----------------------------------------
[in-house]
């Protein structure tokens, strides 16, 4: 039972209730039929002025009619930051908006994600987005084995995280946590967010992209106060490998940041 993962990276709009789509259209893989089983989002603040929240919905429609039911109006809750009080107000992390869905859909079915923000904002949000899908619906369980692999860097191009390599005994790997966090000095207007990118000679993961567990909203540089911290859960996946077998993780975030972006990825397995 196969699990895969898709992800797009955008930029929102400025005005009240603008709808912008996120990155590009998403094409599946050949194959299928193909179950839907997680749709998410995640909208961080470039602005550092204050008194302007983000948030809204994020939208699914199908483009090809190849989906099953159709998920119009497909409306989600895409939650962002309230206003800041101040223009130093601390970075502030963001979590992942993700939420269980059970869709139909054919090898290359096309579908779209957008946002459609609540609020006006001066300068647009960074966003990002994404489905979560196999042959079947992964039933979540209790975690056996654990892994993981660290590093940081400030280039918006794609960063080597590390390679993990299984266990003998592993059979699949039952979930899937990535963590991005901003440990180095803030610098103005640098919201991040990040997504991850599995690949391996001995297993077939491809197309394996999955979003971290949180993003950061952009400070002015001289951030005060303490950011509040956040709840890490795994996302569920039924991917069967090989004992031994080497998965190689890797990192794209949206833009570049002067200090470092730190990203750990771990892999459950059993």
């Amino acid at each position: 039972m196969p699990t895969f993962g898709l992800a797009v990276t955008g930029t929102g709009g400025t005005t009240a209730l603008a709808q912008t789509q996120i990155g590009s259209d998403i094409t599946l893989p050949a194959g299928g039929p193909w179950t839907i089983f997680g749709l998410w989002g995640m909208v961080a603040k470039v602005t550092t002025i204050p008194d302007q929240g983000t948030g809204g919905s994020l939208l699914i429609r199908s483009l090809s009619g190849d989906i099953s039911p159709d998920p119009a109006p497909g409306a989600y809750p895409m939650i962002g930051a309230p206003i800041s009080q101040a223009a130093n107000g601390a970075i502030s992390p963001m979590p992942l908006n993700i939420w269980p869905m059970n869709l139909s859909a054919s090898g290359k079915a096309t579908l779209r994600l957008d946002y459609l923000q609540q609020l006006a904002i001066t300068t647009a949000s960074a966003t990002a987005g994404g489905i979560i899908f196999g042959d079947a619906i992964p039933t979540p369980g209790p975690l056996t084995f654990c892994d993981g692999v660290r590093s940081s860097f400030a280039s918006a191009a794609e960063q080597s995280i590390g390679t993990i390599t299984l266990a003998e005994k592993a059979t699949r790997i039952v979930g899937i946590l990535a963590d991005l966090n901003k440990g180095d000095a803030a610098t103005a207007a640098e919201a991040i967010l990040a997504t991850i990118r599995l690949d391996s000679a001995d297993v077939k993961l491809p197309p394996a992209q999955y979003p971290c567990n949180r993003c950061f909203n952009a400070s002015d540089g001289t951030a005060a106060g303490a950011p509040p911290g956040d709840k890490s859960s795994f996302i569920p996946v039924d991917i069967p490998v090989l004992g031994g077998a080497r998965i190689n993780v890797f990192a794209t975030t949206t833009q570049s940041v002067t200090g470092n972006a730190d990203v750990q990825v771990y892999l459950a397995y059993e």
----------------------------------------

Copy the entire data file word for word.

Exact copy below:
[in-house]
């Protein structure tokens, strides 16, 4: 039972209730039929002025009619930051908006994600987005084995995280946590967010992209106060490998940041 993962990276709009789509259209893989089983989002603040929240919905429609039911109006809750009080107000992390869905859909079915923000904002949000899908619906369980692999860097191009390599005994790997966090000095207007990118000679993961567990909203540089911290859960996946077998993780975030972006990825397995 196969699990895969898709992800797009955008930029929102400025005005009240603008709808912008996120990155590009998403094409599946050949194959299928193909179950839907997680749709998410995640909208961080470039602005550092204050008194302007983000948030809204994020939208699914199908483009090809190849989906099953159709998920119009497909409306989600895409939650962002309230206003800041101040223009130093601390970075502030963001979590992942993700939420269980059970869709139909054919090898290359096309579908779209957008946002459609609540609020006006001066300068647009960074966003990002994404489905979560196999042959079947992964039933979540209790975690056996654990892994993981660290590093940081400030280039918006794609960063080597590390390679993990299984266990003998592993059979699949039952979930899937990535963590991005901003440990180095803030610098103005640098919201991040990040997504991850599995690949391996001995297993077939491809197309394996999955979003971290949180993003950061952009400070002015001289951030005060303490950011509040956040709840890490795994996302569920039924991917069967090989004992031994080497998965190689890797990192794209949206833009570049002067200090470092730190990203750990771990892999459950059993």
């Amino acid at each position: 039972m196969p699990t895969f993962g898709l992800a797009v990276t955008g930029t929102g709009g400025t005005t009240a209730l603008a709808q912008t789509q996120i990155g590009s259209d998403i094409t599946l893989p050949a194959g299928g039929p193909w179950t839907i089983f997680g749709l998410w989002g995640m909208v961080a603040k470039v602005t550092t002025i204050p008194d302007q929240g983000t948030g809204g919905s994020l939208l699914i429609r199908s483009l090809s009619g190849d989906i099953s039911p159709d998920p119009a109006p497909g409306a989600y809750p895409m939650i962002g930051a309230p206003i800041s009080q101040a223009a130093n107000g601390a970075i502030s992390p963001m979590p992942l908006n993700i939420w269980p869905m059970n869709l139909s859909a054919s090898g290359k079915a096309t579908l779209r994600l957008d946002y459609l923000q609540q609020l006006a904002i001066t300068t647009a949000s960074a966003t990002a987005g994404g489905i979560i899908f196999g042959d079947a619906i992964p039933t979540p369980g209790p975690l056996t084995f654990c892994d993981g692999v660290r590093s940081s860097f400030a280039s918006a191009a794609e960063q080597s995280i590390g390679t993990i390599t299984l266990a003998e005994k592993a059979t699949r790997i039952v979930g899937i946590l990535a963590d991005l966090n901003k440990g180095d000095a803030a610098t103005a207007a640098e919201a991040i967010l990040a997504t991850i990118r599995l690949d391996s000679a001995d297993v077939k993961l491809p197309p394996a992209q999955y979003p971290c567990n949180r993003c950061f909203n952009a400070s002015d540089g001289t951030a005060a106060g303490a950011p509040p911290g956040d709840k890490s859960s795994f996302i569920p996946v039924d991917i069967p490998v090989l004992g031994g077998a080497r998965i190689n993780v890797f990192a794209t975030t949206t833009q570049s940041v002067t200090g470092n972006a730190d990203v750990q990825v771990y892999l459950a397995y059993e």